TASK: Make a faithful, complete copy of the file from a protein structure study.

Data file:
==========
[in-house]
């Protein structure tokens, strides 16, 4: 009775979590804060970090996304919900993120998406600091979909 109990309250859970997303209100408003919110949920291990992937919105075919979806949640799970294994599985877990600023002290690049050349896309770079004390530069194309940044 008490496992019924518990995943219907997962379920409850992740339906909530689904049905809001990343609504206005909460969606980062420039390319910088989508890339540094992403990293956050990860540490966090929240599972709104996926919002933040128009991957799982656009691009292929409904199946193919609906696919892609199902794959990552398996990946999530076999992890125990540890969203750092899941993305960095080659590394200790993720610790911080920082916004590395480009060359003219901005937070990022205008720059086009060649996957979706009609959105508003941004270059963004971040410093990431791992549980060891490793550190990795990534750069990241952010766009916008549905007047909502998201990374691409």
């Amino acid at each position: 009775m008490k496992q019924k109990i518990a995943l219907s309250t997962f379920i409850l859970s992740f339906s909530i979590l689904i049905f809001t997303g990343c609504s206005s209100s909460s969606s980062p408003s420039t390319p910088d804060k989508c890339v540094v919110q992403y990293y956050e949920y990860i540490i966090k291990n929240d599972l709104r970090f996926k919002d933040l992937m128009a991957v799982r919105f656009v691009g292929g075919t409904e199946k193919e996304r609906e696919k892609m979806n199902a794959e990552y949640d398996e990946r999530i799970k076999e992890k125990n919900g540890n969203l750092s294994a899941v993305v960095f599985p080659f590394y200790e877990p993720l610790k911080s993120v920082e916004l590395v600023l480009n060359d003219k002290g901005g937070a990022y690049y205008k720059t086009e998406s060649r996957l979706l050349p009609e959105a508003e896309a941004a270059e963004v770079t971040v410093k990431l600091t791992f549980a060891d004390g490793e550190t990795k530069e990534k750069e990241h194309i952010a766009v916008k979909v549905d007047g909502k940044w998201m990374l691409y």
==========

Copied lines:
[in-house]
């Protein structure tokens, strides 16, 4: 009775979590804060970090996304919900993120998406600091979909 109990309250859970997303209100408003919110949920291990992937919105075919979806949640799970294994599985877990600023002290690049050349896309770079004390530069194309940044 008490496992019924518990995943219907997962379920409850992740339906909530689904049905809001990343609504206005909460969606980062420039390319910088989508890339540094992403990293956050990860540490966090929240599972709104996926919002933040128009991957799982656009691009292929409904199946193919609906696919892609199902794959990552398996990946999530076999992890125990540890969203750092899941993305960095080659590394200790993720610790911080920082916004590395480009060359003219901005937070990022205008720059086009060649996957979706009609959105508003941004270059963004971040410093990431791992549980060891490793550190990795990534750069990241952010766009916008549905007047909502998201990374691409």
């Amino acid at each position: 009775m008490k496992q019924k109990i518990a995943l219907s309250t997962f379920i409850l859970s992740f339906s909530i979590l689904i049905f809001t997303g990343c609504s206005s209100s909460s969606s980062p408003s420039t390319p910088d804060k989508c890339v540094v919110q992403y990293y956050e949920y990860i540490i966090k291990n929240d599972l709104r970090f996926k919002d933040l992937m128009a991957v799982r919105f656009v691009g292929g075919t409904e199946k193919e996304r609906e696919k892609m979806n199902a794959e990552y949640d398996e990946r999530i799970k076999e992890k125990n919900g540890n969203l750092s294994a899941v993305v960095f599985p080659f590394y200790e877990p993720l610790k911080s993120v920082e916004l590395v600023l480009n060359d003219k002290g901005g937070a990022y690049y205008k720059t086009e998406s060649r996957l979706l050349p009609e959105a508003e896309a941004a270059e963004v770079t971040v410093k990431l600091t791992f549980a060891d004390g490793e550190t990795k530069e990534k750069e990241h194309i952010a766009v916008k979909v549905d007047g909502k940044w998201m990374l691409y």